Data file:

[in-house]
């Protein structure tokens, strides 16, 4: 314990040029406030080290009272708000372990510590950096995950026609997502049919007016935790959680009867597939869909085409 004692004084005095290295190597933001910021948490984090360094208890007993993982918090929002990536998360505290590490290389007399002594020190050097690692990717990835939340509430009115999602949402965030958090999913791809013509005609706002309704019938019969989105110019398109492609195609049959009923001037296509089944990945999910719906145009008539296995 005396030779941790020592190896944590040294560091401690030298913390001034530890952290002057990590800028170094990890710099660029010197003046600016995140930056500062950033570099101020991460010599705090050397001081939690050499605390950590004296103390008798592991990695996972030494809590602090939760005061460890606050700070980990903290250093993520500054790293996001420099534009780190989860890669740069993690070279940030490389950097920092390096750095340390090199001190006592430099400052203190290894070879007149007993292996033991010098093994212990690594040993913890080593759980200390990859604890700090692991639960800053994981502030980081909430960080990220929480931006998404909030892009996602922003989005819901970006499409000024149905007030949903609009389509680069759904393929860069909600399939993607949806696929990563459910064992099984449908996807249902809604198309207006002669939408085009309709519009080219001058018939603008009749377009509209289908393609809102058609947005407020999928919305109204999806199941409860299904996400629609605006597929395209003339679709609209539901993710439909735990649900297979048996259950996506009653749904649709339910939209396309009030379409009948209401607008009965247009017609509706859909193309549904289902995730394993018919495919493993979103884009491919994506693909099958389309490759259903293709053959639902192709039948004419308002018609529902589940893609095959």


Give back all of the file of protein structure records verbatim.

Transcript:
[in-house]
């Protein structure tokens, strides 16, 4: 314990040029406030080290009272708000372990510590950096995950026609997502049919007016935790959680009867597939869909085409 004692004084005095290295190597933001910021948490984090360094208890007993993982918090929002990536998360505290590490290389007399002594020190050097690692990717990835939340509430009115999602949402965030958090999913791809013509005609706002309704019938019969989105110019398109492609195609049959009923001037296509089944990945999910719906145009008539296995 005396030779941790020592190896944590040294560091401690030298913390001034530890952290002057990590800028170094990890710099660029010197003046600016995140930056500062950033570099101020991460010599705090050397001081939690050499605390950590004296103390008798592991990695996972030494809590602090939760005061460890606050700070980990903290250093993520500054790293996001420099534009780190989860890669740069993690070279940030490389950097920092390096750095340390090199001190006592430099400052203190290894070879007149007993292996033991010098093994212990690594040993913890080593759980200390990859604890700090692991639960800053994981502030980081909430960080990220929480931006998404909030892009996602922003989005819901970006499409000024149905007030949903609009389509680069759904393929860069909600399939993607949806696929990563459910064992099984449908996807249902809604198309207006002669939408085009309709519009080219001058018939603008009749377009509209289908393609809102058609947005407020999928919305109204999806199941409860299904996400629609605006597929395209003339679709609209539901993710439909735990649900297979048996259950996506009653749904649709339910939209396309009030379409009948209401607008009965247009017609509706859909193309549904289902995730394993018919495919493993979103884009491919994506693909099958389309490759259903293709053959639902192709039948004419308002018609529902589940893609095959």